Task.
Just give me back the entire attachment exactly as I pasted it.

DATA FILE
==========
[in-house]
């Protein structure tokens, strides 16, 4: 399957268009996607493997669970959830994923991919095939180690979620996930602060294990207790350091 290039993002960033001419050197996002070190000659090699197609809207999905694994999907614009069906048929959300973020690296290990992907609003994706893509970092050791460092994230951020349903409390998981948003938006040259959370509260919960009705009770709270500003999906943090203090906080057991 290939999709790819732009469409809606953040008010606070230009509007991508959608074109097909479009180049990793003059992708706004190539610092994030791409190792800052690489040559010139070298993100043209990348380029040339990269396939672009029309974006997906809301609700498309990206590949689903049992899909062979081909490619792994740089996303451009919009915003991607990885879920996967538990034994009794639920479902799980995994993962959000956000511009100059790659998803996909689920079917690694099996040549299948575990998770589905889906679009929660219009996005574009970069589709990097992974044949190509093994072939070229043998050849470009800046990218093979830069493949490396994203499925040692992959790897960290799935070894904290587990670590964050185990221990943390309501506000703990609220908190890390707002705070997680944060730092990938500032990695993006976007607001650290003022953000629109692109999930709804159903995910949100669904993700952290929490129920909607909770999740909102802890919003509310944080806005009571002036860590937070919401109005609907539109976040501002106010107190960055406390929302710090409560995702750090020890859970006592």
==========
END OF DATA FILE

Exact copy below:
[in-house]
């Protein structure tokens, strides 16, 4: 399957268009996607493997669970959830994923991919095939180690979620996930602060294990207790350091 290039993002960033001419050197996002070190000659090699197609809207999905694994999907614009069906048929959300973020690296290990992907609003994706893509970092050791460092994230951020349903409390998981948003938006040259959370509260919960009705009770709270500003999906943090203090906080057991 290939999709790819732009469409809606953040008010606070230009509007991508959608074109097909479009180049990793003059992708706004190539610092994030791409190792800052690489040559010139070298993100043209990348380029040339990269396939672009029309974006997906809301609700498309990206590949689903049992899909062979081909490619792994740089996303451009919009915003991607990885879920996967538990034994009794639920479902799980995994993962959000956000511009100059790659998803996909689920079917690694099996040549299948575990998770589905889906679009929660219009996005574009970069589709990097992974044949190509093994072939070229043998050849470009800046990218093979830069493949490396994203499925040692992959790897960290799935070894904290587990670590964050185990221990943390309501506000703990609220908190890390707002705070997680944060730092990938500032990695993006976007607001650290003022953000629109692109999930709804159903995910949100669904993700952290929490129920909607909770999740909102802890919003509310944080806005009571002036860590937070919401109005609907539109976040501002106010107190960055406390929302710090409560995702750090020890859970006592």